ROME/BRUSSELS (Reuters) - The European Commission said on Thursday it expects Italy’s economy to grow just 0.3% in 2020 following a shock fall in national output late last year, below its previous 0.4% forecast and the 0.6% rate Rome said in September was its target.
“Downside risks to the growth outlook remain pronounced,” the European Union’s executive said, estimating 2021 growth of 0.6% in its new interim forecast.
Italy’s economy — the euro zone’s third largest — unexpectedly contracted by 0.3% between October and December, the steepest quarterly fall since 2013, and Brussels estimated “a slow start into 2020” on the basis of recent business surveys.
Industrial output was much weaker than expected in December, falling 2.7% from the month before, ISTAT data showed this month.
“Real disposable incomes are forecast to rise only moderately, as households are likely to feel repercussions from the softening of the labour market, while precautionary savings are expected to remain high,” the Commission said.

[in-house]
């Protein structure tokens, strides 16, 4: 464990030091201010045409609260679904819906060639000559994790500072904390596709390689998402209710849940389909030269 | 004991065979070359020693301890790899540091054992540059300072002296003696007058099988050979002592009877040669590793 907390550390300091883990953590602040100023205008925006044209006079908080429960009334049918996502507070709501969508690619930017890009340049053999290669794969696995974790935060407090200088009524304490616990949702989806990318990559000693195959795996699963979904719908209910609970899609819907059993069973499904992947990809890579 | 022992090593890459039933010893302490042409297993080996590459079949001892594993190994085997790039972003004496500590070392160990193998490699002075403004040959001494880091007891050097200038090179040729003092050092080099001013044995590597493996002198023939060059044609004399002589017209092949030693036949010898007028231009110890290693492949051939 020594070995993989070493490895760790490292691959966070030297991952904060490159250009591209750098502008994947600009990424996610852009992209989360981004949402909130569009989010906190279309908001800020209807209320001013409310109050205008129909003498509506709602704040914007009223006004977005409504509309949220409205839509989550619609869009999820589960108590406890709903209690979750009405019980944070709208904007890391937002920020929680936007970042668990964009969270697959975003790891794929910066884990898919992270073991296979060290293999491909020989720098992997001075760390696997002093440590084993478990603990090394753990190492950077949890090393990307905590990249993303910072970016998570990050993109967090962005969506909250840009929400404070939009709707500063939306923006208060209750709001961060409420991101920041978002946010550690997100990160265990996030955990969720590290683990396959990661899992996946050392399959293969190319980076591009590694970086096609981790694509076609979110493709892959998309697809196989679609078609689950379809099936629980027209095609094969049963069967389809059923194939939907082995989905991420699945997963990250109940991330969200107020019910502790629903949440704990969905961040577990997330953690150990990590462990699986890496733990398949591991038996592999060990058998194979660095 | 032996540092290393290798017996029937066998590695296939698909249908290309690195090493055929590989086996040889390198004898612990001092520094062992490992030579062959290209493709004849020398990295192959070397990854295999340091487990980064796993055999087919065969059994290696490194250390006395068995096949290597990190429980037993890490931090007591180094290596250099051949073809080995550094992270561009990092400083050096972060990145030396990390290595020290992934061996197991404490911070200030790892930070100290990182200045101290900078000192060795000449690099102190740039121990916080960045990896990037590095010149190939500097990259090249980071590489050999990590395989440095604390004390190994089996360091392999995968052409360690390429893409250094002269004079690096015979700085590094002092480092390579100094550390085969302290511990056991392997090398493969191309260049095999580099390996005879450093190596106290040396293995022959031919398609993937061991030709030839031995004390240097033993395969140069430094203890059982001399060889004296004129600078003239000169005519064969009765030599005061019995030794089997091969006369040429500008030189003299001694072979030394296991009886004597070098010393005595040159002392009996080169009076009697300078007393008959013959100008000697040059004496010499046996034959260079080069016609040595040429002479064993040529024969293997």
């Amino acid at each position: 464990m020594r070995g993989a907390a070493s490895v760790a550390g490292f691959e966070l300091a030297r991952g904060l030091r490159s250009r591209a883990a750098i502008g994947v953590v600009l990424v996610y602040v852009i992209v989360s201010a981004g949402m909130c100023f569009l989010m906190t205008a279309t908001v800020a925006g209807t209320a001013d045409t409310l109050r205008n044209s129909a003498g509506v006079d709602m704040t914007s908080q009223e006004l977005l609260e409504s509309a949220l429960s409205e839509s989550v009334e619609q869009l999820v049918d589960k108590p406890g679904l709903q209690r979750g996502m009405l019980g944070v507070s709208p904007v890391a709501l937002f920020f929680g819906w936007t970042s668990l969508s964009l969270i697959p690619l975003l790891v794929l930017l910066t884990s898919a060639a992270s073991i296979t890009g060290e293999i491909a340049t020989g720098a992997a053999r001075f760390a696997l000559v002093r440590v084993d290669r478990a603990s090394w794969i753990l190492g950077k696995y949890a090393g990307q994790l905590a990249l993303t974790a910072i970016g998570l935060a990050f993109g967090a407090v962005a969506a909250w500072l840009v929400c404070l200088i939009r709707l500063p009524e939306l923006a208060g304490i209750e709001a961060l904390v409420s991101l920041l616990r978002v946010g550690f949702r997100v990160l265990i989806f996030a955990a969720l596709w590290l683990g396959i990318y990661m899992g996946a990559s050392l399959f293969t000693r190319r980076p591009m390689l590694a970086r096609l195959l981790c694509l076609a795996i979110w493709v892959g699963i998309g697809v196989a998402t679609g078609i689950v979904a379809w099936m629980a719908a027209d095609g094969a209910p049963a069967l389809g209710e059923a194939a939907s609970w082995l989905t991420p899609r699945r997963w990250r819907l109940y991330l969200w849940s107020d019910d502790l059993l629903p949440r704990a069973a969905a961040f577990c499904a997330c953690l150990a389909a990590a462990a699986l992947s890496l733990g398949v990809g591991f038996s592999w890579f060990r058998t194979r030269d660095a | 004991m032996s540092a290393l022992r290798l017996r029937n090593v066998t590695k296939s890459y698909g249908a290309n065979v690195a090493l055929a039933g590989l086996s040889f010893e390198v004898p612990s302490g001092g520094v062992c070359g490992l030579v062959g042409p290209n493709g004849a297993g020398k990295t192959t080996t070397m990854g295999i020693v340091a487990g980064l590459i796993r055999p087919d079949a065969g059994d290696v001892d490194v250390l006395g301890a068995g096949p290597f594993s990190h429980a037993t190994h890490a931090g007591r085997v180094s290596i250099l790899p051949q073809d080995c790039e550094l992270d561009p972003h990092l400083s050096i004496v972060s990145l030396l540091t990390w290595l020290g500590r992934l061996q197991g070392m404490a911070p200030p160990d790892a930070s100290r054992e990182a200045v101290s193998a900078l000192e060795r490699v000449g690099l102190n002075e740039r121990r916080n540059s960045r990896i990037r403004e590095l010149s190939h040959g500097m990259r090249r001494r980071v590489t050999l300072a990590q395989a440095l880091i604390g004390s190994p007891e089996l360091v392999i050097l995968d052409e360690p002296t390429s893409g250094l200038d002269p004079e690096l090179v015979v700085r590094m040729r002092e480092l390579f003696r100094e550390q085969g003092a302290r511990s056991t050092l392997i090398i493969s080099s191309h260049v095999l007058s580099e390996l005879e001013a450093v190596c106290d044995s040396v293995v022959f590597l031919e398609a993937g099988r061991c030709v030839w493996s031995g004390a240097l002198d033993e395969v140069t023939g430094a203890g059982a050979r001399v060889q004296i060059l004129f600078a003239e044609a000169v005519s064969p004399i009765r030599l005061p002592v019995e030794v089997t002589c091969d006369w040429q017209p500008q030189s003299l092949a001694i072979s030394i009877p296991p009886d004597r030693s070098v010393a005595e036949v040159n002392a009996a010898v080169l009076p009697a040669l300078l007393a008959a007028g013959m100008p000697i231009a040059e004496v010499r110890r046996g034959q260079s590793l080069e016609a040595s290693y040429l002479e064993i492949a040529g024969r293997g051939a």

Economy Minister Roberto Gualtieri said the sharp decline in Italy’s economy at the end of last year was a source of concern for the 5-1/2-month-old government, but added that all economic indicators showed a recovery in January.
“I’m expecting a rebound of economic activity in January and I’m confident that the situation can pick up again,” Gualtieri told broadcaster La7 before the EU released its report.
Italy has targeted a 2020 deficit of 2.2% in terms of national output, based on economic growth of 0.6%, an assumption some major forecasters consider far-fetched.
Rome will update its budget and growth forecasts in April.
Brussels said the coronavirus outbreak that emerged in China at the end of last year added “key” downside risks to global growth projections but that it was unable at this stage to assess its impact on the European economy.
The economy ministry said the fallout from the epidemic was a risk factor that would impact the Italian economy “for at least 2-3 months”.
Rome is readying measures expected to have “an immediate and significant impact on the economy”, the economy ministry said in a statement, promising “increased investment spending and steps to support the confidence of families and investors”.
Bank of Italy Governor Ignazio Visco said on Saturday the virus could have a temporary negative effect on growth of “a few tenths” of a percentage point and that “a more significant impact cannot be ruled out”.
Credit rating agency Moody’s confirmed its 0.5% 2020 growth estimate for Italy, saying it did not see any reason for change at this stage.
Additional reporting by Giselda Vagnoni and Gavin Jones in Rome, Sara Rossi in Milan; Editing by James Mackenzie and Catherine Evans